Hito Steyerl’s installation explores today’s ‘world made of pictures’, and how and why we might hide within it. How Not To Be Seen: A Fucking Didactic Educational .MOV File takes the form of an instructional video. It apparently borrows elements of its public-service-announcement-like authoritative voice from the comedy series Monty Python’s Flying Circus. The video shifts freely between ‘real world’ footage and digital recreations, and this visually disorientating mix contrasted with the robotic and insipid voice delivering advice for “how to become invisible”.
Some of the shots within the footage involved a virtual reality tour of desert gated community sites covered in photo calibration targets, huge black and white patterns used for calibrating satellite images and aeroplane surveillance cameras which have now become obsolete since the arrival of digital photography and drones. I had no idea these huge expanses of concrete in the desert existed for this purpose, and the video of these eery and abandoned spaces was fascinating.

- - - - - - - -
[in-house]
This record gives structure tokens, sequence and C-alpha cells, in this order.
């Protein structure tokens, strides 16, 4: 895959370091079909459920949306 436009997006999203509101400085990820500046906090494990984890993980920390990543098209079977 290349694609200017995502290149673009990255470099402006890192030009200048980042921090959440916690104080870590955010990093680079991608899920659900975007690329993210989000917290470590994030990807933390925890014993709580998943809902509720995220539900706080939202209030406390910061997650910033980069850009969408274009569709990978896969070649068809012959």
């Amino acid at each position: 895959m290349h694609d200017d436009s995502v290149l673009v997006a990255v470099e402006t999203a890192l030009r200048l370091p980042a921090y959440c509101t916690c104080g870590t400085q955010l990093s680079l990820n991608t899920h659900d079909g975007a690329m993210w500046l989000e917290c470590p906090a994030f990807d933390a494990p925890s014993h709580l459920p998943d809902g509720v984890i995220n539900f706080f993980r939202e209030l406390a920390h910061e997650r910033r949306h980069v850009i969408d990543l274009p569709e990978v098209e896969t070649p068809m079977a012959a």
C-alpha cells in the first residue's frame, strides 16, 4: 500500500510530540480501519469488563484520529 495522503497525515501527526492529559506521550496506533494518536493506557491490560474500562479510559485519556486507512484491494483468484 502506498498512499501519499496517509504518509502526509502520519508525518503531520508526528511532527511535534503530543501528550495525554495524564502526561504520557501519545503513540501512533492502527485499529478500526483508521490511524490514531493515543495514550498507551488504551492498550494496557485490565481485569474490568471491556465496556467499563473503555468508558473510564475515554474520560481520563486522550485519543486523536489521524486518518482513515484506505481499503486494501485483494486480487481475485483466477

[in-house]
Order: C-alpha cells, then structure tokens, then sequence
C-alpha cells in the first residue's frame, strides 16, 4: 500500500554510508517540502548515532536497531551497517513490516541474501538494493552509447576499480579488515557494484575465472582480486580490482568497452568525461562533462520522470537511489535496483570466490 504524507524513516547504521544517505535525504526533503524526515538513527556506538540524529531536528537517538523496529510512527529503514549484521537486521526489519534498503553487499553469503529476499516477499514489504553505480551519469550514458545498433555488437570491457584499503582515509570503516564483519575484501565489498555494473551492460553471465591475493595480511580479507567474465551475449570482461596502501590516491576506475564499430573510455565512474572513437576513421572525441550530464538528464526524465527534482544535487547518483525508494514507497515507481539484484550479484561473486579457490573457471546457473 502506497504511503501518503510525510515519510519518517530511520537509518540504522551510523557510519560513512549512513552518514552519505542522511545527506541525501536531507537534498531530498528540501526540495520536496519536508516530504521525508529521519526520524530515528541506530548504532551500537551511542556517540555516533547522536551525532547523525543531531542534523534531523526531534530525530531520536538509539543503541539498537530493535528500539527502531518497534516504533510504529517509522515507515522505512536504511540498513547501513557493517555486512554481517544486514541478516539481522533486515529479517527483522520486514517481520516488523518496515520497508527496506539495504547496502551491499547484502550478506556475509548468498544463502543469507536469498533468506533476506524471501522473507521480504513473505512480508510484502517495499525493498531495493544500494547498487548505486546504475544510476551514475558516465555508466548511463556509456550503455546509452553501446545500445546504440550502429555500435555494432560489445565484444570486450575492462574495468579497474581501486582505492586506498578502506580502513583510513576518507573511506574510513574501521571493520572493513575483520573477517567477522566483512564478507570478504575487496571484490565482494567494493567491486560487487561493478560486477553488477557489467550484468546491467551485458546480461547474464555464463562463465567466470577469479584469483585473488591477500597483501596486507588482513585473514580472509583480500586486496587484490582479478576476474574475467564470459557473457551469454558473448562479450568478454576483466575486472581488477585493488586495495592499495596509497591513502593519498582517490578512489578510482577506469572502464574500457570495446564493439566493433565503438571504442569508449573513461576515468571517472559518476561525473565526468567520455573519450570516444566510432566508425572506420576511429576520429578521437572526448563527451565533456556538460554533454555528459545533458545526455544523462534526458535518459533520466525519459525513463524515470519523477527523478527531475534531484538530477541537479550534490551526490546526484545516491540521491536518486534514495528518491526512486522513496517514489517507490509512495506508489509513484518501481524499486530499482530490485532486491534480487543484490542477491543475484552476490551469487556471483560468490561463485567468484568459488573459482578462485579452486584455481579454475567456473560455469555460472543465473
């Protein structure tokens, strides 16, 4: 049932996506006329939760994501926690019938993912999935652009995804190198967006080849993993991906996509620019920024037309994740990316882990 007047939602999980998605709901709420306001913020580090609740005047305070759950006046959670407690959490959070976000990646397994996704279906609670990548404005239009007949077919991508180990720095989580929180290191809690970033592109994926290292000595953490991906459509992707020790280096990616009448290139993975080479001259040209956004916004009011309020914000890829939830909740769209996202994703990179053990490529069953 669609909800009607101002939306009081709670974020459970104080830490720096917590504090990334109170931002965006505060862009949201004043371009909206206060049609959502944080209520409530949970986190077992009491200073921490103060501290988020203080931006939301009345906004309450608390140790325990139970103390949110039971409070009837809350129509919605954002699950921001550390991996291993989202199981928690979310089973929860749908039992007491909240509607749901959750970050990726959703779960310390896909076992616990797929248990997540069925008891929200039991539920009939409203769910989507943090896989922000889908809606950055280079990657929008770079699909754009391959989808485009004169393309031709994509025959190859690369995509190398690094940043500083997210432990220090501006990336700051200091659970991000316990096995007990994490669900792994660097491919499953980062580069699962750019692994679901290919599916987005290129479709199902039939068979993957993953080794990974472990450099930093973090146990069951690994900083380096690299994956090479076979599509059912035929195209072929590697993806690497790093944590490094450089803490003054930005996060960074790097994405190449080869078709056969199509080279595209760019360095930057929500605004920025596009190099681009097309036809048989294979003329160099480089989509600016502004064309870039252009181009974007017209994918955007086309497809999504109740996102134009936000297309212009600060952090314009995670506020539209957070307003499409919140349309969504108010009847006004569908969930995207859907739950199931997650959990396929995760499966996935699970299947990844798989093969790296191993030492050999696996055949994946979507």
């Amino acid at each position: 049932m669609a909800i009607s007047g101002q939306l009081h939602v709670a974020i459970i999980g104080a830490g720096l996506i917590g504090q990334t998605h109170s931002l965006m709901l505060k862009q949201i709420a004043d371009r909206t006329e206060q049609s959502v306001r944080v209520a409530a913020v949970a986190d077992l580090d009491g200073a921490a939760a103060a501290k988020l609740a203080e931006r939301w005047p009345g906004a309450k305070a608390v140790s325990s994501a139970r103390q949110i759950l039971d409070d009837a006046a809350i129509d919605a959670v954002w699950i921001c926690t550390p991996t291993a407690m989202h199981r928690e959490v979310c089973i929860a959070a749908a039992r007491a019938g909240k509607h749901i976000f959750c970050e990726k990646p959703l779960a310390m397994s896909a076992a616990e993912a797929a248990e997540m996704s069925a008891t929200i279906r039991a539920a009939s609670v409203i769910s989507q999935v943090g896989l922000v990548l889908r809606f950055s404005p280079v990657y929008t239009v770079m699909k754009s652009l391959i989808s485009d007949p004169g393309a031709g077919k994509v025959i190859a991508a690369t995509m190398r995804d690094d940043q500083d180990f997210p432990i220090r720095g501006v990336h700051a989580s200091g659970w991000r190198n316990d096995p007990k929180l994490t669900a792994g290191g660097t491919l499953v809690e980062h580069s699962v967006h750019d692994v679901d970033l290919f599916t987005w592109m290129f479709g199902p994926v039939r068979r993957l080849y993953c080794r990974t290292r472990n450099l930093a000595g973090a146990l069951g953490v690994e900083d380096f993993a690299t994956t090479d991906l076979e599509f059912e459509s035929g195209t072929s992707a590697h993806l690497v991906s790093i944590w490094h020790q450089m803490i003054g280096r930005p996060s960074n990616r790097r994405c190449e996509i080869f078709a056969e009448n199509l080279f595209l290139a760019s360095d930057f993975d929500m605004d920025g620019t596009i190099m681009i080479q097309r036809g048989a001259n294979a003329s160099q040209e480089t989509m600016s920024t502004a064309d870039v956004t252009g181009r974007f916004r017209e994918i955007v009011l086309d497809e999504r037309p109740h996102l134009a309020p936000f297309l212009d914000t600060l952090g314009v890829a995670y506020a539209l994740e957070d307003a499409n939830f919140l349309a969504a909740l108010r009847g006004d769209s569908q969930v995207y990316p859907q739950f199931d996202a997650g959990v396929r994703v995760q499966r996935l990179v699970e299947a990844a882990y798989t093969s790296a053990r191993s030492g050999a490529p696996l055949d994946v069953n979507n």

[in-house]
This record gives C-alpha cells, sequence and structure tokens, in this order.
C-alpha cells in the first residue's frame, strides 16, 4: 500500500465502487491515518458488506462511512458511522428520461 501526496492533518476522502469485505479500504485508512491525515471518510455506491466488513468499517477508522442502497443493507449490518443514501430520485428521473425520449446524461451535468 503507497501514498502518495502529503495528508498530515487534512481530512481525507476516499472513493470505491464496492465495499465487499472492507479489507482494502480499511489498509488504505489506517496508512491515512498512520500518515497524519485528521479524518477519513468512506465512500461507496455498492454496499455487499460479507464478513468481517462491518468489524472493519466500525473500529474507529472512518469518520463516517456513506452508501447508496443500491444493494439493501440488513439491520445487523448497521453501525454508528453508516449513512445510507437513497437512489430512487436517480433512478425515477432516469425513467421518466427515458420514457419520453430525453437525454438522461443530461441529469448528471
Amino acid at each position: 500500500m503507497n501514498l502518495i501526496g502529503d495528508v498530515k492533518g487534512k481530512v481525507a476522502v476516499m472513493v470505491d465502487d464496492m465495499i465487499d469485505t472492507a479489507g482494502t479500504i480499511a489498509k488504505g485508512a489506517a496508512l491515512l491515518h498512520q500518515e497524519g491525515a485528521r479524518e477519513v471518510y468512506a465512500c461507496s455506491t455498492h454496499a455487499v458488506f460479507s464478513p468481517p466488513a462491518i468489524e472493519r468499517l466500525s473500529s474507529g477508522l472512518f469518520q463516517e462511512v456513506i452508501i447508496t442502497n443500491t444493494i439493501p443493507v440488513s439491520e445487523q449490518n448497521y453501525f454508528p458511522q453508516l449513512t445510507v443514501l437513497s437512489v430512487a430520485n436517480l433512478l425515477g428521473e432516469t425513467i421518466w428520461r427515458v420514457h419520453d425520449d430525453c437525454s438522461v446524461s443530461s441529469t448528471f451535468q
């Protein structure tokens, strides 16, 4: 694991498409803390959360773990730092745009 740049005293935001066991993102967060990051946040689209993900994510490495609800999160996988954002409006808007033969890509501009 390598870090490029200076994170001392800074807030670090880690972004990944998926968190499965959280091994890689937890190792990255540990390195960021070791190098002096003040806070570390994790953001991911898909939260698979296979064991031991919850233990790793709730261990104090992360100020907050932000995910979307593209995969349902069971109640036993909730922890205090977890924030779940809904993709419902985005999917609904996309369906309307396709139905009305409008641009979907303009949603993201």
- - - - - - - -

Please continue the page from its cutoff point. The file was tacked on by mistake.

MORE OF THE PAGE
My favourite extract from the video was a digital piece featuring a scene in everyday life, suggesting ways you can automatically “become invisible”, and highlighting the cultural invisibility of women, through satirical suggestions such as “being a woman and over 50”, and “being a superhero.” Her work balances judgement and wit, demonstrating how ‘not being seen’ can have oppressive and liberating qualities.
Whilst I can only find short clips online, I really do recommend going and seeing this for yourself! I could have sat and watched this five times through had it not been for the museum closing time, and my descriptions cannot do it justice, as it was a really moving and thought provoking piece of film.
Steyerl’s work can be seen at the Tate Modern within the free Media Networks exhibition on Level 4